From Wikipedia, the free encyclopedia
  (Redirected from Romances)
Jump to: navigation, search

Romance or romantic usually refers to romance (love), love emphasizing emotion over libido. It may also refer to:


  • Hellenistic romance, or Ancient Greek romance, a modern term for the genre of the five surviving Ancient Greek novels
  • Chivalric Romance, a genre of medieval and Renaissance narrative fiction
  • Romance (music), a type of ballad or lyrical song
    • Romancero, the corpus of such Spanish ballads, or a collection of them
    • Romance (meter), a metric pattern found in Spanish ballads
  • Romanticism, or the Romantic period/era, an artistic and intellectual movement in the late eighteenth and early nineteenth centuries, including
    • Romantic music, the musical style used by Beethoven, Chopin, Brahms, Wagner and other late 18th and 19th-century composers
    • Romantic poetry, the poetic style used by Schiller, Blake, Keats, Wordsworth and other late 18th and 19th-century poets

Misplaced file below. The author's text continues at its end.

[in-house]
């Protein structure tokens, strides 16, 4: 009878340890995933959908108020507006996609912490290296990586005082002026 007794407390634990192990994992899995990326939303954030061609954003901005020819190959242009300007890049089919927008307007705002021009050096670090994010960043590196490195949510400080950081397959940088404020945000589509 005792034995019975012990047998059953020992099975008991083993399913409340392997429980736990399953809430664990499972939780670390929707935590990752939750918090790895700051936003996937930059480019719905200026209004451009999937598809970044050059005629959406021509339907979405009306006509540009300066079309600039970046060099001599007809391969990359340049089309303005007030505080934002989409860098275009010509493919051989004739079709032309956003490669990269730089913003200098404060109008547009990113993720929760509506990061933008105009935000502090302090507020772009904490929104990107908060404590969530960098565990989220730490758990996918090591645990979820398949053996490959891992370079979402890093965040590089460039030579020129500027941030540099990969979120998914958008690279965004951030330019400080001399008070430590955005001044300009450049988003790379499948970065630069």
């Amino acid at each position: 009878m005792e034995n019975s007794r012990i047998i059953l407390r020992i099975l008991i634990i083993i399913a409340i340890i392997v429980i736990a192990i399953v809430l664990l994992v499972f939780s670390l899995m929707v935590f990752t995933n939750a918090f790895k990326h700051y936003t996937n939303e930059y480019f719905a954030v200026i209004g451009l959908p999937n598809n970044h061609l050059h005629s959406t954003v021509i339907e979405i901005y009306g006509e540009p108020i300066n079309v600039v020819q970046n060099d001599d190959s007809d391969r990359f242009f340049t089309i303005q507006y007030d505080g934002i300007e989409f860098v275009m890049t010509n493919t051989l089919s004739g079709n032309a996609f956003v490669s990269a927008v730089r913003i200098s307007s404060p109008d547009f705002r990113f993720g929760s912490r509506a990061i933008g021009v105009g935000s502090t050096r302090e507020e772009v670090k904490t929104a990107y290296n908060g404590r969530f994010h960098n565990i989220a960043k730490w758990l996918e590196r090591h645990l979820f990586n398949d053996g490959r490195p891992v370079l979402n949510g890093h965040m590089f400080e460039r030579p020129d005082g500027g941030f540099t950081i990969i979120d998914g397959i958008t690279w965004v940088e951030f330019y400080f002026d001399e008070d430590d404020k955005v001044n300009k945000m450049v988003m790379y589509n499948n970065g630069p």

• Romanticism in science, a movement in science during the Romantic period
  • Romance novel, a genre of novel that focuses on romantic love
  • Romance film, a genre of film of which the central plot focuses on the romantic relationships of the protagonists
  • Romantic comedy film, a hybrid genre of film centered on a comic romantic relationship
  • Romance (ballads), a genre of Spanish narrative poetry


Film and theater[edit]


Other uses[edit]


Classical genres and compositions[edit]




  • "Romance", song from The Desert Song composed by Romberg, Harbach, Hammerstein, Mandel, sung by Estelle Valery
  • "Romantic" (song), by Karyn White
  • "Romance", a track on the album Light & Shade by Mike Oldfield
  • "Romance", a pop waltz written by Gordon Lightfoot and released on his 1983 album Salute
  • "Romance", a song by R.E.M. originally released on the soundtrack of the 1987 film Made in Heaven
  • "Bad Romance" (song), a single from Lady Gaga's 2009 album of the same name

See also[edit]

Note: the following entries are arranged in an etymological tree.